ANSI Z87.1

This standard outlines the requirements for eye and face protection to protect workers from impact, non-ionizing radiation, and liquid splash exposures. It has been updated twice since 2003, with revisions in 2010 and 2015. This change focuses on product performance and has more closely aligned the US standard with international standards.

ANSI Z87.1-2015 continues to differentiate eye protection based on specific risks and places additional emphasis on allowing workers to choose the right eyewear based on their environment and potential hazards.


The hazard organizes required protection based on encountered hazards. The most common hazards include:

  • Blunt impact
  • Radiation
  • Splashes and droplets
  • Dust
  • Small dust particles

Look for markings and packaging which outline what specific hazards each eyewear is designed to protect against. Most common safety glasses are designed to protect against blunt impact.


There are four different tests for this standard. The lowest level test is a 1 inch steel ball that is dropped on the lens from about 50 inches. This is similar to getting hit in the eye with a golf ball thrown from a few feet away. This provides good protection but does not qualify the glasses for high impact.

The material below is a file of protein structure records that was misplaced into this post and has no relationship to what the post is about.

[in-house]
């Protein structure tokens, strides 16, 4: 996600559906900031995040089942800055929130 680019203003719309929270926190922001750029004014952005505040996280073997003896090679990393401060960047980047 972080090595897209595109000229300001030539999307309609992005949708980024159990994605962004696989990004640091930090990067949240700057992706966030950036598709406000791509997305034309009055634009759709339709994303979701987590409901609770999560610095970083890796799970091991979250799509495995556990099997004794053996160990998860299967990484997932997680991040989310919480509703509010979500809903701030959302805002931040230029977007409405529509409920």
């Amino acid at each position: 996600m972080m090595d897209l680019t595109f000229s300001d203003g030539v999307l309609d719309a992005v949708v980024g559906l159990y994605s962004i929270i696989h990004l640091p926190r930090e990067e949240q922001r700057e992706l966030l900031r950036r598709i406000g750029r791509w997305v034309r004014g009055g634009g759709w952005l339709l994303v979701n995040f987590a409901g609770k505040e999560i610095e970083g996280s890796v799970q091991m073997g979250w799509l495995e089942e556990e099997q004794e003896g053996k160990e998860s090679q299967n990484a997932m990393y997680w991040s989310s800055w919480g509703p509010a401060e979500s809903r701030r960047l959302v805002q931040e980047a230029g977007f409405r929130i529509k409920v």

For that type of work, you have to have a lens stamped with a Z87+ marking. To qualify for the plus rating, they must pass the following three tests.

First, a 0.25” steel ball is fired at 6 specific locations on the lens at about 150 feet per second, roughly 100 miles per hour. Essentially getting shot in the eye with a BB gun.

Second is a high mass impact test with a 17.6 ounce steel missile shaped object, weighing just over a pound, or 500 grams. This is also dropped from 50 inches and is equivalent to being hit in the eye with a hammer.

Finally, a penetration test. For this, a sharp needle weighing 1.56 ounces is dropped onto the lens from 50 inches.

If during all of these tests, no part of the eye wear breaks or fragments from the frame, and no part

of the eyewear comes apart, it qualifies for the 87+ stamp.

There is also a military ballistic standard, which has to stop a .15 caliber round fired at 640 feet per second.


The ANSI standard requires easy-to-understand lens and frame markings. These make selecting and identifying compliant eye protection easy. All markings must be clearly and permanently marked on the frame and lens.

IMPACT: Z87+ indicates high-velocity impact. Z87 alone means basic impact

SPLASH & DROPLET: D3 for splash and droplet



WELDING: W plus a shade number

UV: U plus the scale number

INFRARED LIGHT: R plus the scale number

VISIBLE LIGHT FILTER: L plus the scale number

PRESCRIPTION: Z87-2 on the front of the frame and both temples

HEAD SIZE: H indicates products designed for smaller head sizes

OTHER: V for photochromatic and S for special lens tint

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